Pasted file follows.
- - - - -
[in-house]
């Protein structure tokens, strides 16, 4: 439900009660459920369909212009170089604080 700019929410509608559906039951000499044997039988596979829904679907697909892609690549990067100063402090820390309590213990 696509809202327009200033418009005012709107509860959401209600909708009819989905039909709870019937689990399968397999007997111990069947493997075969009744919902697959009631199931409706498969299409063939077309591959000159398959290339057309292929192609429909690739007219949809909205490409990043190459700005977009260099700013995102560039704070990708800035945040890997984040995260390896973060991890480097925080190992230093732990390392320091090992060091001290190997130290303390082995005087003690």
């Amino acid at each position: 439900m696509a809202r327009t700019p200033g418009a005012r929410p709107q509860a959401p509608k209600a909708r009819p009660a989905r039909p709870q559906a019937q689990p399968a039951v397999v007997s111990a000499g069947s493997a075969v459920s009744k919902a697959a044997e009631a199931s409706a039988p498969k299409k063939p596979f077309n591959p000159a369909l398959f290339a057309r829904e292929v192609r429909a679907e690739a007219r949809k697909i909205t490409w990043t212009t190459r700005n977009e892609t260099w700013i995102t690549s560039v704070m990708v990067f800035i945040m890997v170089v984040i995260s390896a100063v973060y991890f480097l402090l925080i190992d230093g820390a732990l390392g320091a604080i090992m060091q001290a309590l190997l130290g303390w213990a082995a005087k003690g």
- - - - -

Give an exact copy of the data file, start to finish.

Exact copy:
[in-house]
């Protein structure tokens, strides 16, 4: 439900009660459920369909212009170089604080 700019929410509608559906039951000499044997039988596979829904679907697909892609690549990067100063402090820390309590213990 696509809202327009200033418009005012709107509860959401209600909708009819989905039909709870019937689990399968397999007997111990069947493997075969009744919902697959009631199931409706498969299409063939077309591959000159398959290339057309292929192609429909690739007219949809909205490409990043190459700005977009260099700013995102560039704070990708800035945040890997984040995260390896973060991890480097925080190992230093732990390392320091090992060091001290190997130290303390082995005087003690």
């Amino acid at each position: 439900m696509a809202r327009t700019p200033g418009a005012r929410p709107q509860a959401p509608k209600a909708r009819p009660a989905r039909p709870q559906a019937q689990p399968a039951v397999v007997s111990a000499g069947s493997a075969v459920s009744k919902a697959a044997e009631a199931s409706a039988p498969k299409k063939p596979f077309n591959p000159a369909l398959f290339a057309r829904e292929v192609r429909a679907e690739a007219r949809k697909i909205t490409w990043t212009t190459r700005n977009e892609t260099w700013i995102t690549s560039v704070m990708v990067f800035i945040m890997v170089v984040i995260s390896a100063v973060y991890f480097l402090l925080i190992d230093g820390a732990l390392g320091a604080i090992m060091q001290a309590l190997l130290g303390w213990a082995a005087k003690g």